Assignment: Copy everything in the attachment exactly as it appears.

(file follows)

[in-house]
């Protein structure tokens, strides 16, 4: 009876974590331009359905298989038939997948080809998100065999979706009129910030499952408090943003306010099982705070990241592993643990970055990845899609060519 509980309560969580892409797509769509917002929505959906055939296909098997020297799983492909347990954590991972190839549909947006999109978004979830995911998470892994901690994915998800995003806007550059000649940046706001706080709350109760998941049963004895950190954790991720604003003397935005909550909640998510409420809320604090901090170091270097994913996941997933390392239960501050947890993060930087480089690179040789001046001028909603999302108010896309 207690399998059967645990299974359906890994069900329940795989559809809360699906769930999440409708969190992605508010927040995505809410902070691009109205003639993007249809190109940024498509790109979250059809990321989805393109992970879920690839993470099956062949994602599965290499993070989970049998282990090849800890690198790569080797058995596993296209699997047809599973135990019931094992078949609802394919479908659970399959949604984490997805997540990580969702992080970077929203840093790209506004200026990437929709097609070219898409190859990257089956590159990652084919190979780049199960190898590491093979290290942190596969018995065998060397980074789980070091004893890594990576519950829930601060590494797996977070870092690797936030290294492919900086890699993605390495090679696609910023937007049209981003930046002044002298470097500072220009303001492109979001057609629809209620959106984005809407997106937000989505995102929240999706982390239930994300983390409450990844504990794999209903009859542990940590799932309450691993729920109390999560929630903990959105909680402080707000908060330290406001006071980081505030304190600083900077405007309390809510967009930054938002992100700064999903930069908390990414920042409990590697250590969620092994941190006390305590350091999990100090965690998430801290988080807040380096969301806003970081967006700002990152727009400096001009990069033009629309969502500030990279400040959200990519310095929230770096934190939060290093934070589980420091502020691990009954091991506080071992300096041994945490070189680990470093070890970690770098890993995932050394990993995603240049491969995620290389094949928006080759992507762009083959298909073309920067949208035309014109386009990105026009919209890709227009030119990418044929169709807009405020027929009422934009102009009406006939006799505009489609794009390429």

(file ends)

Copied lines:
[in-house]
């Protein structure tokens, strides 16, 4: 009876974590331009359905298989038939997948080809998100065999979706009129910030499952408090943003306010099982705070990241592993643990970055990845899609060519 509980309560969580892409797509769509917002929505959906055939296909098997020297799983492909347990954590991972190839549909947006999109978004979830995911998470892994901690994915998800995003806007550059000649940046706001706080709350109760998941049963004895950190954790991720604003003397935005909550909640998510409420809320604090901090170091270097994913996941997933390392239960501050947890993060930087480089690179040789001046001028909603999302108010896309 207690399998059967645990299974359906890994069900329940795989559809809360699906769930999440409708969190992605508010927040995505809410902070691009109205003639993007249809190109940024498509790109979250059809990321989805393109992970879920690839993470099956062949994602599965290499993070989970049998282990090849800890690198790569080797058995596993296209699997047809599973135990019931094992078949609802394919479908659970399959949604984490997805997540990580969702992080970077929203840093790209506004200026990437929709097609070219898409190859990257089956590159990652084919190979780049199960190898590491093979290290942190596969018995065998060397980074789980070091004893890594990576519950829930601060590494797996977070870092690797936030290294492919900086890699993605390495090679696609910023937007049209981003930046002044002298470097500072220009303001492109979001057609629809209620959106984005809407997106937000989505995102929240999706982390239930994300983390409450990844504990794999209903009859542990940590799932309450691993729920109390999560929630903990959105909680402080707000908060330290406001006071980081505030304190600083900077405007309390809510967009930054938002992100700064999903930069908390990414920042409990590697250590969620092994941190006390305590350091999990100090965690998430801290988080807040380096969301806003970081967006700002990152727009400096001009990069033009629309969502500030990279400040959200990519310095929230770096934190939060290093934070589980420091502020691990009954091991506080071992300096041994945490070189680990470093070890970690770098890993995932050394990993995603240049491969995620290389094949928006080759992507762009083959298909073309920067949208035309014109386009990105026009919209890709227009030119990418044929169709807009405020027929009422934009102009009406006939006799505009489609794009390429």